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Medicine : Lavender that heals

Lavender that heals

Already employed in ancient Roman baths, lavender use has continued on through the centuries.

Many authors have reported its calming, antiseptic and anti-inflammatory, anti-fungal, healing properties. It kills lice and many strains of bacteria. Used as an aerosol or in evaporators, it purifies the air in homes.



The word "lavender" (Lavandula) was created in the Middle Ages from the Latin verb "lavare" meaning "to wash" but the use of this plant dates from much earlier times. The earliest information we have shows the Romans using it to scent their baths and laundry.
We also believe that lavender essential oil, known as "Celtic Nard" had great importance for various pharmaceutical and perfumery uses of the time.
Pliny and Dioscorides mention especially the "aspic" and "stoechas” lavenders. Dioscorides ranks them among the "precious plants”.

In the centuries that followed, lavender continued to be discreetly but regularly cited, mainly in texts concerning medicine, hygiene and beauty.

In 1371, Marguerite de Bourgogne had purchased some (very costly) lavender plants with which she had even successfully sown the seeds. Having nothing to do with the cultivation such as we know it today, it was probably for a “simple garden” where all the “good herbs” were assembled to please the eye but also to make up a cabinet of natural medicines like many other castles or monasteries.

In 1478, King René of Provence, bought some essence of aspic as a gift to a lady (aspic refers to the time when aspic meant lavender in general, not the variety, aspic).

* Source : "Lavandes et Lavandins", Christiane Meunier, Editions Edisud, 1999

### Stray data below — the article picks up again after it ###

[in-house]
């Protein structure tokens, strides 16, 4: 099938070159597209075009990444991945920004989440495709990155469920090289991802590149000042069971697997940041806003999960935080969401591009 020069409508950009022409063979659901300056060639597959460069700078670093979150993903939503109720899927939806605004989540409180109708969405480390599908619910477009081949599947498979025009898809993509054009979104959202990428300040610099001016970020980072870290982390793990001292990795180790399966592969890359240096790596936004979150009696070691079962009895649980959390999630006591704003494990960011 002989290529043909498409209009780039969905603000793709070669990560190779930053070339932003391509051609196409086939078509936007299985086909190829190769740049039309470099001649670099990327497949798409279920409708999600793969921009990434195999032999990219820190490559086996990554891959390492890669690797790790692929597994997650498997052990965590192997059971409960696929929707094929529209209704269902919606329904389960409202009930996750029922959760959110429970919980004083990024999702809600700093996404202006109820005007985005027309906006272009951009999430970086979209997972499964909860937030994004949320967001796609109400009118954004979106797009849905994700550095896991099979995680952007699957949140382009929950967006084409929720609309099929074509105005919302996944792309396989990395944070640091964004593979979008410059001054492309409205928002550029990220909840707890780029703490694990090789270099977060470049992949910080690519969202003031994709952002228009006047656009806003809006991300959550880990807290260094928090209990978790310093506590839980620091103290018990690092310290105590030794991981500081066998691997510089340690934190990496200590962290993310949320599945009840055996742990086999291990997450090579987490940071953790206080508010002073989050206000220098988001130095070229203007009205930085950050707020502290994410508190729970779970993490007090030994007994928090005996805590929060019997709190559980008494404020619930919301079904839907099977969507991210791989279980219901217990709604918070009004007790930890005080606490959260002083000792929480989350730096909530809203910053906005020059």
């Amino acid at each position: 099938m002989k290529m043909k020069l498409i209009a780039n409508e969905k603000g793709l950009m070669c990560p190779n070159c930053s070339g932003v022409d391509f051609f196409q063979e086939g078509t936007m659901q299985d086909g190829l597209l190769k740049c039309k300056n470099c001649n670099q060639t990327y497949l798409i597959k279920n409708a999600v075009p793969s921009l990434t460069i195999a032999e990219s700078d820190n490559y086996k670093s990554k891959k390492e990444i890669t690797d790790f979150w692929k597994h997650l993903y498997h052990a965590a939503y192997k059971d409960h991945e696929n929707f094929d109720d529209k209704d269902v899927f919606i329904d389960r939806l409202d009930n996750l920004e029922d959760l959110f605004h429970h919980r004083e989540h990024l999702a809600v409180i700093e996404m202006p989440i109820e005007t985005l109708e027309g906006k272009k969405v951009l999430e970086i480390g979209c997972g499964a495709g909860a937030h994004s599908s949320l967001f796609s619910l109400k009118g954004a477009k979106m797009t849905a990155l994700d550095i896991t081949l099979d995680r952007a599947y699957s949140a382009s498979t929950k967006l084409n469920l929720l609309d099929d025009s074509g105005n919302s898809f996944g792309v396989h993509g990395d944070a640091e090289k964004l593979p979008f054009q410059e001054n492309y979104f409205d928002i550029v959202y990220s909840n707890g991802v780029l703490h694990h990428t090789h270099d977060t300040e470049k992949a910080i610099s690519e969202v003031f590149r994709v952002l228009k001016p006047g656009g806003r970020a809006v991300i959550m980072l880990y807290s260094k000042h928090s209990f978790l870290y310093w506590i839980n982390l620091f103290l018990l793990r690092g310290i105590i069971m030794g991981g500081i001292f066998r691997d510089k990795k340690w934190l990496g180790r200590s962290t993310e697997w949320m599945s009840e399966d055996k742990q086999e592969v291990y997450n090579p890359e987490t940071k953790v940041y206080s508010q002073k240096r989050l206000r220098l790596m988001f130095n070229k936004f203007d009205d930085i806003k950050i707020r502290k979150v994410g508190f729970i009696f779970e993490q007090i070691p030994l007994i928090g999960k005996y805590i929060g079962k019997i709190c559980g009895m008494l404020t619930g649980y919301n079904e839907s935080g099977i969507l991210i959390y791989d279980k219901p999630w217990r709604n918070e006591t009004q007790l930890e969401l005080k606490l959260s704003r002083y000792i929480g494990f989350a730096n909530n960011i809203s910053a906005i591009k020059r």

Today, aromatherapy and phytotherapy employ increasing amounts of lavender essential oils
which are also used in numerous medicinal formulations.
Lavender essential oil is registered in the European Pharmacopoeia.



Testimonies of those healed

M. Gattefossé wrote that in 1910 he suffered from gangrene in both hands after a laboratory explosion:

"I owe my life to the application of lavender essential oil on my infected wounds."

During a meeting of doctors and surgeons in the 5th French Army on August 18, 1915 the application of this method was recommended for treating hundreds of thousands of wounded during the battle of the Marne.

The eminent surgeon Alexis Carrel (Nobel Prize in 1912) used essential oils for his renowned transplants.

* Source : "Lavandes Lavandins Parfum d'histoire" by Robert Veyan


Lavande guérisseuse












In the first half of the 18th century the plague overran Provence.

The struggle against this scourge included measures of quarantine and travel restrictions to avoid its spread.
People also burned large quantities of aromatic plants believed to fight disease in homes and on streets, notably the “miasma” presumed to be responsible for the contagion.
Evidence of money committed for purchasing the plants can be found in the accounts of urban communities, for example one accounting entry in 1722 mentioned:

"For the peasants who have cut thyme, rosemary and lavender for delicate perfume and juniper… 21 pounds 8 sols. 3."


Lavender is also widely used in medicinal preparations for external use: plasters or poultices, etc...
Note here that vinegar was widely used as a “disinfectant” for skin, clothes, etc., and that there are many recipes for vinegar from lavender.
Medicines for internal use were also using lavender in all its forms.

For example, here is the letter addressed to the consuls by Jolly, a surgeon, February 10, 1721:

"[..] I used the following remedy and have always succeeded:
Volatile salts from harthorn: one-half ounce each
Cinnamon and nutmeg: one gross and fifteen grains
Saffran, one gross
Oil of nutmeg, lavender, chanterelle, of amber, marjoram: ten grains of each oil
Salts of tarter: one ounce
Wine spirits: four ounces.
Volatile spirits of sal ammoniac, four ounces.

I place all these drugs in a half-empty, well-stoppered, thick glass bottle. I expose it in a mildly warm place and in four or five days it is finished. Once prepared, the liquor is poured into small, well-stoppered, thick glass bottles to be conserved. Some salt remains on the bottom of the first bottle which makes an excellent preservative. Lemon rinds are added for enjoyment.
The dosage is ten drops for children which, for older persons, can be increased up to forty or fifty drops in a glass of good wine for urgent cases. The remedy works wonders on all occasions where blood and lymph are found to be too coagulated, as occurs with the volatile acid that accompanies all the various symptoms of the plague. I hope it will work for the poor patients in Provence who are like brothers to me..."

* Source : "Lavandes et Lavandins", Christiane Meunier, Editions Edisud, 1999



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